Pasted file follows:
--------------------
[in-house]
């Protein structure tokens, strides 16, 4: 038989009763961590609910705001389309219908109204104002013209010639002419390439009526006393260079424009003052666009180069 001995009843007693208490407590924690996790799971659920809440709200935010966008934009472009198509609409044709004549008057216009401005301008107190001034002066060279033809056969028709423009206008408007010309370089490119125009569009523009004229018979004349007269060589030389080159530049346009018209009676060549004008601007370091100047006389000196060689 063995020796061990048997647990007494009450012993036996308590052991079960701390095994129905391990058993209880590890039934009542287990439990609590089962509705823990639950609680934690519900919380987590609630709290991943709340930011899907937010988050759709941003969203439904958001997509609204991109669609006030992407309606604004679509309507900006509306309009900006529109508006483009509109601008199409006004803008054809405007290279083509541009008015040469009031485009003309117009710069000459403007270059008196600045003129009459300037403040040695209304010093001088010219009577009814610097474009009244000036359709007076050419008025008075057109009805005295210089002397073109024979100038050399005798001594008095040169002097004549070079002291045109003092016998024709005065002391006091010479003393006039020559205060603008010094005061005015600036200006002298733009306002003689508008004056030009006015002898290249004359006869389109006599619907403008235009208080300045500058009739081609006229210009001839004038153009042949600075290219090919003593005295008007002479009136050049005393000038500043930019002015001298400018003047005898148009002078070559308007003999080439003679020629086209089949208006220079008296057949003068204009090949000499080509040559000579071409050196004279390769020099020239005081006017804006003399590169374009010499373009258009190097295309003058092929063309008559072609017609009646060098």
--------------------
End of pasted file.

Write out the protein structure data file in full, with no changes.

[in-house]
């Protein structure tokens, strides 16, 4: 038989009763961590609910705001389309219908109204104002013209010639002419390439009526006393260079424009003052666009180069 001995009843007693208490407590924690996790799971659920809440709200935010966008934009472009198509609409044709004549008057216009401005301008107190001034002066060279033809056969028709423009206008408007010309370089490119125009569009523009004229018979004349007269060589030389080159530049346009018209009676060549004008601007370091100047006389000196060689 063995020796061990048997647990007494009450012993036996308590052991079960701390095994129905391990058993209880590890039934009542287990439990609590089962509705823990639950609680934690519900919380987590609630709290991943709340930011899907937010988050759709941003969203439904958001997509609204991109669609006030992407309606604004679509309507900006509306309009900006529109508006483009509109601008199409006004803008054809405007290279083509541009008015040469009031485009003309117009710069000459403007270059008196600045003129009459300037403040040695209304010093001088010219009577009814610097474009009244000036359709007076050419008025008075057109009805005295210089002397073109024979100038050399005798001594008095040169002097004549070079002291045109003092016998024709005065002391006091010479003393006039020559205060603008010094005061005015600036200006002298733009306002003689508008004056030009006015002898290249004359006869389109006599619907403008235009208080300045500058009739081609006229210009001839004038153009042949600075290219090919003593005295008007002479009136050049005393000038500043930019002015001298400018003047005898148009002078070559308007003999080439003679020629086209089949208006220079008296057949003068204009090949000499080509040559000579071409050196004279390769020099020239005081006017804006003399590169374009010499373009258009190097295309003058092929063309008559072609017609009646060098």